4. Then said my brother to me: Lady my sister, you are now in high honor, even such that you might ask for a vision; and it should be shown you whether this be a passion or else a deliverance. And I, as knowing that I conversed with the Lord, for Whose sake I had suffered such things, did promise him nothing doubting; and I said: Tomorrow I will tell you. And I asked, and this was shown me. I beheld a ladder of bronze, marvelously great, reaching up to heaven; and it was narrow, so that not more than one might go up at one time. And in the sides of the ladder were planted all manner of things of iron. There were swords there, spears, hooks, and knives; so that if any that went up took not good heed or looked not upward, he would be torn and his flesh cling to the iron. And there was right at the ladder's foot a serpent lying, marvelously great, which lay in wait for those that would go up, and frightened them that they might not go up. Now Saturus went up first (who afterwards had of his own free will given up himself for our -sakes, because it was he who had edified us; and when we were taken he had not been there). And he came to the ladder's head; and he turned and said: Perpetua, I await you; but see that serpent bite you not. And I said: it shall not hurt me, in the name of Jesus Christ. And from beneath the ladder, as though it feared me, it softly put forth its head; and as though I trod on the first step I trod on its head. And I went up, and I saw a very great space of garden, and in the midst a man sitting, white-headed, in shepherd's clothing, tall milking his sheep; and standing around in white were many thousands. And he raised his head and beheld me and said to me: Welcome, child. And he cried to me, and from the curd he had from the milk he gave me as it were a morsel; and I took it with joined hands and ate it up; and all that stood around said, Amen. And at the sound of that word I awoke, yet eating I know not what of sweet. And at once I told my brother, and we knew it should be a passion; and we began to have no hope any longer in this world.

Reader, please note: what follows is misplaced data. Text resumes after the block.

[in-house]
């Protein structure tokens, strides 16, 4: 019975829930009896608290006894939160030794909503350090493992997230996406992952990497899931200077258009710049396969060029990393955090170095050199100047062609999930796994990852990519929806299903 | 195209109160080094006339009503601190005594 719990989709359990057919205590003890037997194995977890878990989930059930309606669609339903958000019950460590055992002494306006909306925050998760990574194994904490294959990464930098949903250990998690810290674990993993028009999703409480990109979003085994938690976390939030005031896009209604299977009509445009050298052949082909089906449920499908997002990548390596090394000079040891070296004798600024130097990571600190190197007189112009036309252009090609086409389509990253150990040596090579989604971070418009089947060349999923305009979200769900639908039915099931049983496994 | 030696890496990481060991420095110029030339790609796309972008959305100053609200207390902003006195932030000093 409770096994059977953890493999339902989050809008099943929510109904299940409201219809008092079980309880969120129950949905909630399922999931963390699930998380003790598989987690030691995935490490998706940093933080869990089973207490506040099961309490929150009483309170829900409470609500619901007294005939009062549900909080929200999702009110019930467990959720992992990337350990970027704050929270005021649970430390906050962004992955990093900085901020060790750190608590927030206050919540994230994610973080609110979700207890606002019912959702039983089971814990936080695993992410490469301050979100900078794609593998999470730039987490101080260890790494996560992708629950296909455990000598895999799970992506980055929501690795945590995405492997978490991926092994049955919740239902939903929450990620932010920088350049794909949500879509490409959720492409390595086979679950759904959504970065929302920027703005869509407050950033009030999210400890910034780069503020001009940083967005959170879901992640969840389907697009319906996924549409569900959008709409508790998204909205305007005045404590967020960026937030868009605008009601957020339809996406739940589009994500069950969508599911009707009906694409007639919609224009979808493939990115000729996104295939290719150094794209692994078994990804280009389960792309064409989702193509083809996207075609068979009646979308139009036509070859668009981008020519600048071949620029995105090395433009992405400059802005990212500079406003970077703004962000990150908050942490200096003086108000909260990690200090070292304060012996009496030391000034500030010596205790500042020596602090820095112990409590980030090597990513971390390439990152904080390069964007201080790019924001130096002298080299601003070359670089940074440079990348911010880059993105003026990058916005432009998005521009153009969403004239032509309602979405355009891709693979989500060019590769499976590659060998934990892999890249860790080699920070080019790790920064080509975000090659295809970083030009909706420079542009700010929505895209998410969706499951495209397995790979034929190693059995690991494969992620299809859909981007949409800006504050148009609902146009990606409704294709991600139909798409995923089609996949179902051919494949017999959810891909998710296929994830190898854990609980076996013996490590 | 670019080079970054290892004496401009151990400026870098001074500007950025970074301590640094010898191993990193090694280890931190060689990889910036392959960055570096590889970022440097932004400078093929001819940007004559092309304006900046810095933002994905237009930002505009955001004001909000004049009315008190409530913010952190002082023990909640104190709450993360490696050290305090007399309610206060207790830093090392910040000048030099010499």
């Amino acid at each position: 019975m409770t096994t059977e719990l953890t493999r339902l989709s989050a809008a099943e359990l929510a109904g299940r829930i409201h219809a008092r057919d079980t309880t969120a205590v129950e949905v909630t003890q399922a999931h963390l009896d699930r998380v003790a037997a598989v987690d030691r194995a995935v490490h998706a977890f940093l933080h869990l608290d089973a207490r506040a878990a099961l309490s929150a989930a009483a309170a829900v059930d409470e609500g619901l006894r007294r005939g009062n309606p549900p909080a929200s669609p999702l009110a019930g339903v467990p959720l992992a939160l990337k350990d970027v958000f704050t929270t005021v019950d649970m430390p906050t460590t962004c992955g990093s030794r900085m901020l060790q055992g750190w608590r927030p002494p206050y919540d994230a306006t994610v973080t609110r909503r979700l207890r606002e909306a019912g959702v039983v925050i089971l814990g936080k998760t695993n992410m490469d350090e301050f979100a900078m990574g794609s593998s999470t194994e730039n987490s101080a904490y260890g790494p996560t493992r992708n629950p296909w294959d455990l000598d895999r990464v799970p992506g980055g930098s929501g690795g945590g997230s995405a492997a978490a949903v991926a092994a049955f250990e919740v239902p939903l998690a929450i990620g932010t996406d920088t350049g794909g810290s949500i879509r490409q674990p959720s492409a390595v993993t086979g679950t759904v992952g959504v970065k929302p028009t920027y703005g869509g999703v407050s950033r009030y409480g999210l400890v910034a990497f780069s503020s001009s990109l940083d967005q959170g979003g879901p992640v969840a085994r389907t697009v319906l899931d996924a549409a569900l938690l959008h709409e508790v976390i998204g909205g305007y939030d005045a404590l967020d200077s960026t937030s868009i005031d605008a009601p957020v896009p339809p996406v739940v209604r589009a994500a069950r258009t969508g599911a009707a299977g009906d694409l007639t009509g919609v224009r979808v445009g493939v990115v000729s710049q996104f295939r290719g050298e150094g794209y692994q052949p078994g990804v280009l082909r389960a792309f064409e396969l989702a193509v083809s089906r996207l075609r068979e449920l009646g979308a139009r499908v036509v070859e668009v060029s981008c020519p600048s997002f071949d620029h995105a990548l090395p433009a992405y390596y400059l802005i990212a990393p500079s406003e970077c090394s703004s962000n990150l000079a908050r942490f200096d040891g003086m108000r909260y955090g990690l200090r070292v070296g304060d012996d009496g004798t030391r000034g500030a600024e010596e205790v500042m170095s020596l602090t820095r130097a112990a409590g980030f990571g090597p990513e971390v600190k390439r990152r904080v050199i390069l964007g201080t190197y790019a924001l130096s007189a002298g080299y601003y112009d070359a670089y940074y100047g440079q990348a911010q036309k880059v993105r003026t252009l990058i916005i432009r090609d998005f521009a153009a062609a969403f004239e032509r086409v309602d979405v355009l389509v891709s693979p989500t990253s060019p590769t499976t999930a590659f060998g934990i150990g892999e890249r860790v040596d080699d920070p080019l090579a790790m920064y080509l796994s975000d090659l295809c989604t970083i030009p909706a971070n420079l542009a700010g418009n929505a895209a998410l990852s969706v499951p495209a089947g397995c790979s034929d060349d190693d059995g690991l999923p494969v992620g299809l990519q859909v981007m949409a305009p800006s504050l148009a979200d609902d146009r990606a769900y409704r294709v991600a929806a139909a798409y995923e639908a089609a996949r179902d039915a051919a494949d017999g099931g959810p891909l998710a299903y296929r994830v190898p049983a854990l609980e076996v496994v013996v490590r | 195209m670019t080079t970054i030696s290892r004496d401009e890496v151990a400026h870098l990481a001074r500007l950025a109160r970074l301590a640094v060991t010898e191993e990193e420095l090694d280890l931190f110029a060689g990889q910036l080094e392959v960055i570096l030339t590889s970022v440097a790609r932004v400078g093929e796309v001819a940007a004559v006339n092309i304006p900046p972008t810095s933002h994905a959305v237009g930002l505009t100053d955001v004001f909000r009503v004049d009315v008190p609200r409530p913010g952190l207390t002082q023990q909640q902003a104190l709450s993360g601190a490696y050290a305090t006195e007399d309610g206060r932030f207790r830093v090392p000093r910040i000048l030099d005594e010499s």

5. A few days after, the report went abroad that we were to be tried. Also my father returned from the city spent with weariness; and he came up to me to cast down my faith saying: Have pity, daughter, on my grey hairs; have pity on your father, if I am worthy to be, called father by you; if with these hands I have brought you unto this flower of youth- and I-have preferred you before all your brothers; give me not over to the reproach of men. Look upon your brothers; look upon your mother and mother's sister; look upon your son, who will not endure to live after you. Give up your resolution; do not destroy us all together; for none of us will speak openly against men again if you suffer aught. This he said fatherly in his love, kissing my hands and grovelling at my feet; and with tears he named me, not daughter, but lady. And I was grieved for my father's case because he would not rejoice at my passion out of all my kin; and I comforted him, saying: That shall be done at this tribunal, whatsoever God shall please; for know that we are not established in our own power, but in God's. And he went from me very sorrowful.